F. W. Dobbs-Allsopp

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F. W. Dobbs-Allsopp
Nationality American
Occupation Biblical scholar, epigrapher, and literary theorist
Title Professor of Old Testament, or Hebrew Bible
Academic background
Education Furman University, Princeton Theological Seminary
Alma mater The Johns Hopkins University (PhD)
Thesis  (1992)
Academic work
Institutions Princeton Theological Seminary

F. W. "Chip" Dobbs-Allsopp is a biblical scholar, epigrapher, and literary theorist. Currently professor of Old Testament, or Hebrew Bible, at Princeton Theological Seminary, he has taught and written extensively on Semitic languages, the origins of alphabetic writing, biblical poetry, poetics, and literary criticism.

Life[edit]

After earning a B.A. in history at Furman University, in 1984, Dobbs-Allsopp attended Princeton Theological Seminary, where he received an M.Div., in 1987. There, he was trained in Semitic philology and biblical interpretation by the notable specialists J.J.M. Roberts and Patrick D. Miller. He then pursued doctoral studies in Hebrew Bible and Northwest Semitic Philology at The Johns Hopkins University, which he completed in 1992, at Yale University, Dobbs-Allsopp served as assistant professor of Semitics (1994–1999) and director of undergraduate studies (1995–97) before returning to Princeton as assistant (1999–2002), associate (2002–2014), and full (2015–present) professor of Old Testament. He has also acted as visiting assistant professor in Ugaritic at the University of Pennsylvania (2001–02).[1]

Professional Activities[edit]

An expert in Semitic languages, Dobbs-Allsopp published, inter alia, perhaps the earliest alphabetic inscription, a Proto-Sinaitic text from Wadi el-Hol, with Egyptologist John C. Darnell.[2][3][4][5][6] He also edited a major volume on Hebrew inscriptions with Roberts, Choon-Leong Seow, and Richard E. Whitaker (Yale University Press).[7]

With respect to biblical scholarship, Dobbs-Allsopp has written two monographs on the book of Lamentations, in addition to any number of other essays in peer-reviewed journals and edited volumes, his most recent volume, On Biblical Poetry (Oxford University Press), has received early accolades from other prominent figures in the field of biblical studies.[8] For Oxford Bibliographies, he co-edited the entry on Hebrew poetry.[9] Finally, he is slated to edit the Megillot for The Hebrew Bible: A Critical Edition, formerly called the Oxford Hebrew Bible.[10]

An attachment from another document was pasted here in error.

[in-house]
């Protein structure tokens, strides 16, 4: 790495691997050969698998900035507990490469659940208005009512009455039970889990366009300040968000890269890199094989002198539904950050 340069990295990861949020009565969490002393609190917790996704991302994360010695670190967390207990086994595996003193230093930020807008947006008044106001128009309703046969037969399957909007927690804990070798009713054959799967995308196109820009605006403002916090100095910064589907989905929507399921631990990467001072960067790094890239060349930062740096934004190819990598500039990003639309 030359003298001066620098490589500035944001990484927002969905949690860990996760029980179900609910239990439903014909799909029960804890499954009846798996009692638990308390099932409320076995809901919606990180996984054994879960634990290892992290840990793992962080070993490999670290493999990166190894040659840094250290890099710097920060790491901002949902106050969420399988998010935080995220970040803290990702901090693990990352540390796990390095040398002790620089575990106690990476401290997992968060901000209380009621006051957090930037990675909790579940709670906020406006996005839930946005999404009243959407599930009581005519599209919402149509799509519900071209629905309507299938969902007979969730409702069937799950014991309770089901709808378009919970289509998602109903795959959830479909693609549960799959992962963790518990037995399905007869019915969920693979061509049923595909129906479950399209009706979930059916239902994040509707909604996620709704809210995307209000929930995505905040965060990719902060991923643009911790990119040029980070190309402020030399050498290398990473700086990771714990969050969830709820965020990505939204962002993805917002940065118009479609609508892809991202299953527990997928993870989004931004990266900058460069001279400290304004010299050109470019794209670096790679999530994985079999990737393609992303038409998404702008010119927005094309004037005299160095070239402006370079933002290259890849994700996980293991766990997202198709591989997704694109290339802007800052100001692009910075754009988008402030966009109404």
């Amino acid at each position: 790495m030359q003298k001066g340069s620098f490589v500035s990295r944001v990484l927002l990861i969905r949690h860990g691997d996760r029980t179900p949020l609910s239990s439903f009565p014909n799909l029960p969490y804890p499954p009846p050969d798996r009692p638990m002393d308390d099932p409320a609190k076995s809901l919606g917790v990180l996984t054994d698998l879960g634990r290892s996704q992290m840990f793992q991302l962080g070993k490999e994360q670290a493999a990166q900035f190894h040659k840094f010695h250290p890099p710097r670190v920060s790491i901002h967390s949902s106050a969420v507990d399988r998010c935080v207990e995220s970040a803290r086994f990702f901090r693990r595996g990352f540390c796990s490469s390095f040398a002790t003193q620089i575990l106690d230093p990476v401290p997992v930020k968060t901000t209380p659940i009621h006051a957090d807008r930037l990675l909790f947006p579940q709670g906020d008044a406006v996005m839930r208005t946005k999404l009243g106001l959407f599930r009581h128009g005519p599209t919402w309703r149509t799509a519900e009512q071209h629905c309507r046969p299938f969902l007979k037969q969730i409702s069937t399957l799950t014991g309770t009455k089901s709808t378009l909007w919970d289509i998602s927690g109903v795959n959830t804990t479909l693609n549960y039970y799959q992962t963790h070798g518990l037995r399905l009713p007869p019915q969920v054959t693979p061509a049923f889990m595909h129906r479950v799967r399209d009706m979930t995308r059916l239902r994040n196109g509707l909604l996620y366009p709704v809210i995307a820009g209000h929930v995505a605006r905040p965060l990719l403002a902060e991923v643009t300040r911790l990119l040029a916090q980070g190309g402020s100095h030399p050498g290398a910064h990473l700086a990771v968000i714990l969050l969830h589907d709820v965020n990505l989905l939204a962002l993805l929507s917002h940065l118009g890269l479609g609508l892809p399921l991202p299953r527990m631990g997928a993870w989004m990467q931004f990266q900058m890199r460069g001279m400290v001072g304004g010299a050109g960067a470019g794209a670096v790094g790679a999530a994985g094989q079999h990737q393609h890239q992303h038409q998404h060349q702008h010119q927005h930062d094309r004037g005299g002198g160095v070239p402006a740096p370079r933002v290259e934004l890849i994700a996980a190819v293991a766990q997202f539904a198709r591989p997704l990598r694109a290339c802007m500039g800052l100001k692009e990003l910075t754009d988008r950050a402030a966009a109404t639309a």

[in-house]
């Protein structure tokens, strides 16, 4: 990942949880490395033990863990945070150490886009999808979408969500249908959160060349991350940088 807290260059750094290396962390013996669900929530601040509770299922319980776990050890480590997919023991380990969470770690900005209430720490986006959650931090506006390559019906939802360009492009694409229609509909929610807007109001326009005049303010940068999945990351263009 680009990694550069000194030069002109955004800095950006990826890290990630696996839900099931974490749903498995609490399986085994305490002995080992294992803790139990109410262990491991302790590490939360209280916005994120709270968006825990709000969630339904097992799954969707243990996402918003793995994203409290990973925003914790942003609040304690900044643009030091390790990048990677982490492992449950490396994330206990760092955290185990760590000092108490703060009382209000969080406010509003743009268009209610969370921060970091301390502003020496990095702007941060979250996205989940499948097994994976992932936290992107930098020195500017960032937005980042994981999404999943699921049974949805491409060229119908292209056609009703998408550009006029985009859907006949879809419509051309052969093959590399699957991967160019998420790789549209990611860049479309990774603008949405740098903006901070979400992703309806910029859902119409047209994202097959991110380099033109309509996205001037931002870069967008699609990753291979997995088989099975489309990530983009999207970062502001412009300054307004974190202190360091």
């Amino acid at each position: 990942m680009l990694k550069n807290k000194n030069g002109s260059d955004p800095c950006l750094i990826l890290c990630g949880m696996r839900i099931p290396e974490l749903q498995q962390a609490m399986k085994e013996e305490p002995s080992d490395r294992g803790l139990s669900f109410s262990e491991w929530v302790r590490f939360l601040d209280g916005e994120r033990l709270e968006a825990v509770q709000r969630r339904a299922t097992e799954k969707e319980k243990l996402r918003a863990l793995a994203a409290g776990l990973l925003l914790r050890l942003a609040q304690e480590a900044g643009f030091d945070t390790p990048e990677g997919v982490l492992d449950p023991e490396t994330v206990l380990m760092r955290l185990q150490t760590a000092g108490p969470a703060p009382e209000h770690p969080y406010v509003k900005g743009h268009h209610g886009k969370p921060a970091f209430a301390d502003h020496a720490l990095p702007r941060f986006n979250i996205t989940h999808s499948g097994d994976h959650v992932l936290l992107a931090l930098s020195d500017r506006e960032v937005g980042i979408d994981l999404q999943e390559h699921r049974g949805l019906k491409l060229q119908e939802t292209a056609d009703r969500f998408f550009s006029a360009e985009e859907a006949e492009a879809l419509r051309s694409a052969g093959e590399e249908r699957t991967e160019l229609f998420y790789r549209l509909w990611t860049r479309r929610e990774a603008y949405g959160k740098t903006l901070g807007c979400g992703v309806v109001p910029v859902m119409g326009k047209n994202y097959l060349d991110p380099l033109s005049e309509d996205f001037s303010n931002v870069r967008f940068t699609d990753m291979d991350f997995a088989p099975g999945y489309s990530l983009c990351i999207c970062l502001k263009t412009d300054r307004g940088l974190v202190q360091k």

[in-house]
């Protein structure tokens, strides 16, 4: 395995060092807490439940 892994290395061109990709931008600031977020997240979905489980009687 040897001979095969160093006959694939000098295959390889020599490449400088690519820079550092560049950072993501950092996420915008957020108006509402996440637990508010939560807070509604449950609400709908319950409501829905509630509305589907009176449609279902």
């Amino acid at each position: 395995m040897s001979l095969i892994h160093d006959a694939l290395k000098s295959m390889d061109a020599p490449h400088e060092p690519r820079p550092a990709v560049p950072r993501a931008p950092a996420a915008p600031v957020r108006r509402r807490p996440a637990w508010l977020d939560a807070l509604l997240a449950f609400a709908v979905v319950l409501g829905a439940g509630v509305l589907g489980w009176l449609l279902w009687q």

Dobbs-Allsopp has sat on numerous editorial boards: from the Society of Biblical Literature's Writings from the Ancient World and Walter de Gruyter's "Beiträge zur alttestamentlichen Wissenschaft" through the Journal of Biblical Literature and Maarav to the Princeton Classical Hebrew Lexicon Project as well as the Ugaritic Tablets Digital Edition Project. In addition, he has held membership to the American Oriental Society, American Schools of Oriental Research, the Society of Biblical Literature, the Columbia University Hebrew Bible Seminar, the Lenox House Colloquium, and the Oriental Club of New Haven.[11]

Selected works[edit]

Books[edit]

Online resource[edit]

External links[edit]

References[edit]

  1. ^ "Dobbs-Allsopp CV" (PDF). Princeton Theological Seminary. Retrieved July 4, 2015. 
  2. ^ "Photographs of Wadi el-Hol Survey". West Semitic Research Project. Archived from the original on July 23, 2015. Retrieved July 4, 2015. 
  3. ^ "The Probable Inventors of the First Alphabet, by Christopher Rollston". Rollston Epigraphy. Retrieved July 4, 2015. 
  4. ^ "The Great Authenticator". Johns Hopkins Magazine. Retrieved July 22, 2015. 
  5. ^ "Alphabet's History Rewritten By Finding". Johns Hopkins Gazette. Retrieved July 4, 2015. 
  6. ^ "Discovery of Egyptian Inscriptions Indicates an Earlier Date for Origin of the Alphabet". New York Times. Retrieved July 22, 2015. 
  7. ^ "Volume Overview". Yale University Press. Retrieved July 4, 2015. 
  8. ^ "Early Praise for On Biblical Poetry". Oxford University Press. Retrieved July 22, 2015. 
  9. ^ "Hebrew Poetry". Oxford Bibliographies. Retrieved July 22, 2015. 
  10. ^ "List of Participants for Oxford Hebrew Bible". The Hebrew Bible: A Critical Edition. Retrieved July 5, 2014. 
  11. ^ "Dobbs-Allsopp CV" (PDF). Princeton Theological Seminary. Retrieved July 4, 2015.